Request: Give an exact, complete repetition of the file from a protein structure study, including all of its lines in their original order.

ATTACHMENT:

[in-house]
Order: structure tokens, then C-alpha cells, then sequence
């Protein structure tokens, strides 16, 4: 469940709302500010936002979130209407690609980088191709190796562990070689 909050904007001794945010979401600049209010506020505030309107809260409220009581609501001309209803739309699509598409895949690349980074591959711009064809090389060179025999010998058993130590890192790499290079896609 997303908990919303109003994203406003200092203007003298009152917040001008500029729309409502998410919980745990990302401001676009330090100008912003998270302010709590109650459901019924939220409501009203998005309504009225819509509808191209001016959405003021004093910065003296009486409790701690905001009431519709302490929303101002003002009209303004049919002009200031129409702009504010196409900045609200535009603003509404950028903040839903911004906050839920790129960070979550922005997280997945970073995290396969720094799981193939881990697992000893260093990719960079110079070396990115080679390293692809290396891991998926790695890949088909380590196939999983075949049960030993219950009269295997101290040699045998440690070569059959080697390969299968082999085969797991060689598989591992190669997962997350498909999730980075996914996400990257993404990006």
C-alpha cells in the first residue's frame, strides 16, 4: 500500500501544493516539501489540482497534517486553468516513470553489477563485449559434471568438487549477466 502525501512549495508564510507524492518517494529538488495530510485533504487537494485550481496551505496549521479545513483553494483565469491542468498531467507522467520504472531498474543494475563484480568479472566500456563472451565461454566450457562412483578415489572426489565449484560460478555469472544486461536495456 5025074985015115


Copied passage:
[in-house]
Order: structure tokens, then C-alpha cells, then sequence
């Protein structure tokens, strides 16, 4: 469940709302500010936002979130209407690609980088191709190796562990070689 909050904007001794945010979401600049209010506020505030309107809260409220009581609501001309209803739309699509598409895949690349980074591959711009064809090389060179025999010998058993130590890192790499290079896609 997303908990919303109003994203406003200092203007003298009152917040001008500029729309409502998410919980745990990302401001676009330090100008912003998270302010709590109650459901019924939220409501009203998005309504009225819509509808191209001016959405003021004093910065003296009486409790701690905001009431519709302490929303101002003002009209303004049919002009200031129409702009504010196409900045609200535009603003509404950028903040839903911004906050839920790129960070979550922005997280997945970073995290396969720094799981193939881990697992000893260093990719960079110079070396990115080679390293692809290396891991998926790695890949088909380590196939999983075949049960030993219950009269295997101290040699045998440690070569059959080697390969299968082999085969797991060689598989591992190669997962997350498909999730980075996914996400990257993404990006």
C-alpha cells in the first residue's frame, strides 16, 4: 500500500501544493516539501489540482497534517486553468516513470553489477563485449559434471568438487549477466 502525501512549495508564510507524492518517494529538488495530510485533504487537494485550481496551505496549521479545513483553494483565469491542468498531467507522467520504472531498474543494475563484480568479472566500456563472451565461454566450457562412483578415489572426489565449484560460478555469472544486461536495456 5025074985015115